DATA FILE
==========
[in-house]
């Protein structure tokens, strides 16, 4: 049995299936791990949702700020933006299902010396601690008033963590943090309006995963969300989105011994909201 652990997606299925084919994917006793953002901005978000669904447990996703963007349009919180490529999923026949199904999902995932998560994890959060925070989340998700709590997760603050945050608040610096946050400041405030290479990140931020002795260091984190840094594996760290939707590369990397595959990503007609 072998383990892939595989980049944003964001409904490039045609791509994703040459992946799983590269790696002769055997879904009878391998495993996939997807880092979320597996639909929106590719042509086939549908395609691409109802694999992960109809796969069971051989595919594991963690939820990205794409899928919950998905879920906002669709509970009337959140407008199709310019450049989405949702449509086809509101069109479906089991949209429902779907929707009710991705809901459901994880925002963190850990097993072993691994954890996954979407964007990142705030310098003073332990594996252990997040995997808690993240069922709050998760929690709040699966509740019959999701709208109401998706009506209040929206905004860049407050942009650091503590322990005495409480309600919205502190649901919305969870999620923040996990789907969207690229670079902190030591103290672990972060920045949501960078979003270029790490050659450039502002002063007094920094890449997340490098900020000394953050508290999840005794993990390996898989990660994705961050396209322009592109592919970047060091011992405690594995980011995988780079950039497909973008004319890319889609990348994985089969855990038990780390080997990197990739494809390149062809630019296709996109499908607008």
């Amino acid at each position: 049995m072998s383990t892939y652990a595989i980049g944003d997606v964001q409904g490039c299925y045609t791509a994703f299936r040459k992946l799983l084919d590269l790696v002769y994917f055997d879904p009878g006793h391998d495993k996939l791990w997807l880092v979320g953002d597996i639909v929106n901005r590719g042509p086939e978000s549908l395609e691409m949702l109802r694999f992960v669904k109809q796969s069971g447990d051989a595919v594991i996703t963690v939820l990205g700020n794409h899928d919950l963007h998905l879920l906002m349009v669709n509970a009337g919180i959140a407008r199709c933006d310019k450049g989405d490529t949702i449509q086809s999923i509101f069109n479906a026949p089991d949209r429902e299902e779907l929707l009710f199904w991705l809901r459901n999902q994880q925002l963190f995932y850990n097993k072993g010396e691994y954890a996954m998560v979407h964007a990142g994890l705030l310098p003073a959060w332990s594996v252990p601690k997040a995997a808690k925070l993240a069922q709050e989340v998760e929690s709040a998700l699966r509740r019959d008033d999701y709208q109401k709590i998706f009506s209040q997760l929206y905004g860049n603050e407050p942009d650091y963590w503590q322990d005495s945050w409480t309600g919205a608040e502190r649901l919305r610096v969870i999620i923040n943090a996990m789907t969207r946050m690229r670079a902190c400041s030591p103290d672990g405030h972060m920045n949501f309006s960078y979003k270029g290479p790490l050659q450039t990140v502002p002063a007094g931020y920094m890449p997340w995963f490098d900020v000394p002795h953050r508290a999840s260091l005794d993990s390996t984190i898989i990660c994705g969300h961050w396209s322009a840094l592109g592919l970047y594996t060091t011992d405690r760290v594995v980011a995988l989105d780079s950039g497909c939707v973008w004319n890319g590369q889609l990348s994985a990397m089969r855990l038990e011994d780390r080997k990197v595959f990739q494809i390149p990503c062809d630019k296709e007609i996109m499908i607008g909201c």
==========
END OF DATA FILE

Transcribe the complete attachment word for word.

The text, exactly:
[in-house]
């Protein structure tokens, strides 16, 4: 049995299936791990949702700020933006299902010396601690008033963590943090309006995963969300989105011994909201 652990997606299925084919994917006793953002901005978000669904447990996703963007349009919180490529999923026949199904999902995932998560994890959060925070989340998700709590997760603050945050608040610096946050400041405030290479990140931020002795260091984190840094594996760290939707590369990397595959990503007609 072998383990892939595989980049944003964001409904490039045609791509994703040459992946799983590269790696002769055997879904009878391998495993996939997807880092979320597996639909929106590719042509086939549908395609691409109802694999992960109809796969069971051989595919594991963690939820990205794409899928919950998905879920906002669709509970009337959140407008199709310019450049989405949702449509086809509101069109479906089991949209429902779907929707009710991705809901459901994880925002963190850990097993072993691994954890996954979407964007990142705030310098003073332990594996252990997040995997808690993240069922709050998760929690709040699966509740019959999701709208109401998706009506209040929206905004860049407050942009650091503590322990005495409480309600919205502190649901919305969870999620923040996990789907969207690229670079902190030591103290672990972060920045949501960078979003270029790490050659450039502002002063007094920094890449997340490098900020000394953050508290999840005794993990390996898989990660994705961050396209322009592109592919970047060091011992405690594995980011995988780079950039497909973008004319890319889609990348994985089969855990038990780390080997990197990739494809390149062809630019296709996109499908607008």
């Amino acid at each position: 049995m072998s383990t892939y652990a595989i980049g944003d997606v964001q409904g490039c299925y045609t791509a994703f299936r040459k992946l799983l084919d590269l790696v002769y994917f055997d879904p009878g006793h391998d495993k996939l791990w997807l880092v979320g953002d597996i639909v929106n901005r590719g042509p086939e978000s549908l395609e691409m949702l109802r694999f992960v669904k109809q796969s069971g447990d051989a595919v594991i996703t963690v939820l990205g700020n794409h899928d919950l963007h998905l879920l906002m349009v669709n509970a009337g919180i959140a407008r199709c933006d310019k450049g989405d490529t949702i449509q086809s999923i509101f069109n479906a026949p089991d949209r429902e299902e779907l929707l009710f199904w991705l809901r459901n999902q994880q925002l963190f995932y850990n097993k072993g010396e691994y954890a996954m998560v979407h964007a990142g994890l705030l310098p003073a959060w332990s594996v252990p601690k997040a995997a808690k925070l993240a069922q709050e989340v998760e929690s709040a998700l699966r509740r019959d008033d999701y709208q109401k709590i998706f009506s209040q997760l929206y905004g860049n603050e407050p942009d650091y963590w503590q322990d005495s945050w409480t309600g919205a608040e502190r649901l919305r610096v969870i999620i923040n943090a996990m789907t969207r946050m690229r670079a902190c400041s030591p103290d672990g405030h972060m920045n949501f309006s960078y979003k270029g290479p790490l050659q450039t990140v502002p002063a007094g931020y920094m890449p997340w995963f490098d900020v000394p002795h953050r508290a999840s260091l005794d993990s390996t984190i898989i990660c994705g969300h961050w396209s322009a840094l592109g592919l970047y594996t060091t011992d405690r760290v594995v980011a995988l989105d780079s950039g497909c939707v973008w004319n890319g590369q889609l990348s994985a990397m089969r855990l038990e011994d780390r080997k990197v595959f990739q494809i390149p990503c062809d630019k296709e007609i996109m499908i607008g909201c």